Fitch Ratings on Thursday downgraded its viability ratings on eight of the world's biggest banks, citing increased challenges facing the banking sector due to weak economic growth and heightened regulation.
The firm lowered its viability ratings for Bank of America Corp., Barclays PLC, BNP Paribas, Credit Suisse AG, Deutsche Bank AG, The Goldman Sachs Group Inc., Morgan Stanley and Societe Generale.
Bank of America's viability rating was lower to "bbb," which Fitch says denotes "good" prospects for ongoing viability. It had been "a-." The other banks have new ratings of "a-," "a," or "a+," a range denoting "strong" prospects for ongoing viability, according to Fitch.
It also downgraded its long-term issuer-default rating for most of the banks: Bank of America, Barclays, BNP Paribas, Credit Suisse, Deutsche Bank and Goldman Sachs. The ratings still remain well into investment grade, at "A" or "A+" following the downgrades.
Fitch affirmed its long-term issuer-default ratings for Morgan Stanley, Society Generale and UBS AG.
In addition, it affirmed UBS' viability rating at "a-."
The rating changes follow a review by Fitch of large banks.
Fitch said that the group of large global banks is particularly sensitive to the challenges that financial markets face, including economic jolts and regulatory changes.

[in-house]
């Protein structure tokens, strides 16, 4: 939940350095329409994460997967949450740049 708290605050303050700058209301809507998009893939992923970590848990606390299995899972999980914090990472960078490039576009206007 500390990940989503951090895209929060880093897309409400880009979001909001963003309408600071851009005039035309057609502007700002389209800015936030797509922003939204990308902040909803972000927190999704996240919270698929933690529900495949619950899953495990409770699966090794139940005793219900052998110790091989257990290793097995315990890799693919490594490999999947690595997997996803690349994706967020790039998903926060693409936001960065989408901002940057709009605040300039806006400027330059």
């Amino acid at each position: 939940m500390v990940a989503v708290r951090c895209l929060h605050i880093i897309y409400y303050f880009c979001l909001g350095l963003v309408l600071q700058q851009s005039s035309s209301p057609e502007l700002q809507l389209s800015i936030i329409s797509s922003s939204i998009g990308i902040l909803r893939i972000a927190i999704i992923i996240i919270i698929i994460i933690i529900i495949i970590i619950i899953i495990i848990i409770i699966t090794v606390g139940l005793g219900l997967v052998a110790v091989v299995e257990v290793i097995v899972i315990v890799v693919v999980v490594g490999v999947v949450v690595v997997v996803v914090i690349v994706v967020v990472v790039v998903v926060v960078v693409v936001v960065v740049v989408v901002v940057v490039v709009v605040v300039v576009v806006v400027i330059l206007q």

While the large banks have made significant progress it building up capital and liquidity to hedge against market challenges, Fitch said it believes the lenders remain vulnerable to market turmoil, especially during periods of financial stress.
The banks' complex business models make it more difficult to assess the size of losses that could emerge from unexpected events, Fitch said.
The firm anticipates market conditions will ease over time, but expects market volatility to remain elevated above historical averages. It also sees economic growth in development markets remaining subdued.
Even so, Fitch said it believes that the large global banks are in a much better position today to deal with difficult market conditions than in 2008, when the financial crisis hit.